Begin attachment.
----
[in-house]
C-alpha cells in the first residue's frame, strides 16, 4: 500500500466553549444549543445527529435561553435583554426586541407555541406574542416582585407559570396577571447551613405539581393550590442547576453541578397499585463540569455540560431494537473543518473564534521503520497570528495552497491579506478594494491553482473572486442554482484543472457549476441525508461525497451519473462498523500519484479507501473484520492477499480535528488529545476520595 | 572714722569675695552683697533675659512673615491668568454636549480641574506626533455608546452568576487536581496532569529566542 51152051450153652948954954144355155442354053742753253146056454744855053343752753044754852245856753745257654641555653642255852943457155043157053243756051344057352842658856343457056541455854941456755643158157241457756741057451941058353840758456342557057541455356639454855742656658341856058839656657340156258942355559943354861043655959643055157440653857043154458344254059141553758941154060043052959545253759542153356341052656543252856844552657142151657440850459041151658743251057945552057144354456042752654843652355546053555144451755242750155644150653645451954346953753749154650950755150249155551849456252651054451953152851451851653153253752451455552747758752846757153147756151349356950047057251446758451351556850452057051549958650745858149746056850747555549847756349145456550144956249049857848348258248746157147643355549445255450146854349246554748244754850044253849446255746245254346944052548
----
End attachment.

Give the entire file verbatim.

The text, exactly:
[in-house]
C-alpha cells in the first residue's frame, strides 16, 4: 500500500466553549444549543445527529435561553435583554426586541407555541406574542416582585407559570396577571447551613405539581393550590442547576453541578397499585463540569455540560431494537473543518473564534521503520497570528495552497491579506478594494491553482473572486442554482484543472457549476441525508461525497451519473462498523500519484479507501473484520492477499480535528488529545476520595 | 572714722569675695552683697533675659512673615491668568454636549480641574506626533455608546452568576487536581496532569529566542 51152051450153652948954954144355155442354053742753253146056454744855053343752753044754852245856753745257654641555653642255852943457155043157053243756051344057352842658856343457056541455854941456755643158157241457756741057451941058353840758456342557057541455356639454855742656658341856058839656657340156258942355559943354861043655959643055157440653857043154458344254059141553758941154060043052959545253759542153356341052656543252856844552657142151657440850459041151658743251057945552057144354456042752654843652355546053555144451755242750155644150653645451954346953753749154650950755150249155551849456252651054451953152851451851653153253752451455552747758752846757153147756151349356950047057251446758451351556850452057051549958650745858149746056850747555549847756349145456550144956249049857848348258248746157147643355549445255450146854349246554748244754850044253849446255746245254346944052548